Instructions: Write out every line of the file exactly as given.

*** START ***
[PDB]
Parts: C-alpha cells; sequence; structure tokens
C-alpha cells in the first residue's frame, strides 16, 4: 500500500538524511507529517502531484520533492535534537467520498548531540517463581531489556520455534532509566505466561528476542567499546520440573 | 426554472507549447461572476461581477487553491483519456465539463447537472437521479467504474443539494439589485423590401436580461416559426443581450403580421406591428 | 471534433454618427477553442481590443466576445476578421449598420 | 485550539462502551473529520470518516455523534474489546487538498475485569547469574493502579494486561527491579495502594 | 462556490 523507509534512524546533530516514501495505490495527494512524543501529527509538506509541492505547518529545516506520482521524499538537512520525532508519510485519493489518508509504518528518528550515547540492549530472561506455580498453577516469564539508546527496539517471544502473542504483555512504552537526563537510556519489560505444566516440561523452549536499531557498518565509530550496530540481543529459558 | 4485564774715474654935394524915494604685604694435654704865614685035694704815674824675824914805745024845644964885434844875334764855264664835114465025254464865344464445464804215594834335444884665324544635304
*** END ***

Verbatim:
[PDB]
Parts: C-alpha cells; sequence; structure tokens
C-alpha cells in the first residue's frame, strides 16, 4: 500500500538524511507529517502531484520533492535534537467520498548531540517463581531489556520455534532509566505466561528476542567499546520440573 | 426554472507549447461572476461581477487553491483519456465539463447537472437521479467504474443539494439589485423590401436580461416559426443581450403580421406591428 | 471534433454618427477553442481590443466576445476578421449598420 | 485550539462502551473529520470518516455523534474489546487538498475485569547469574493502579494486561527491579495502594 | 462556490 523507509534512524546533530516514501495505490495527494512524543501529527509538506509541492505547518529545516506520482521524499538537512520525532508519510485519493489518508509504518528518528550515547540492549530472561506455580498453577516469564539508546527496539517471544502473542504483555512504552537526563537510556519489560505444566516440561523452549536499531557498518565509530550496530540481543529459558 | 4485564774715474654935394524915494604685604694435654704865614685035694704815674824675824914805745024845644964885434844875334764855264664835114465025254464865344464445464804215594834335444884665324544635304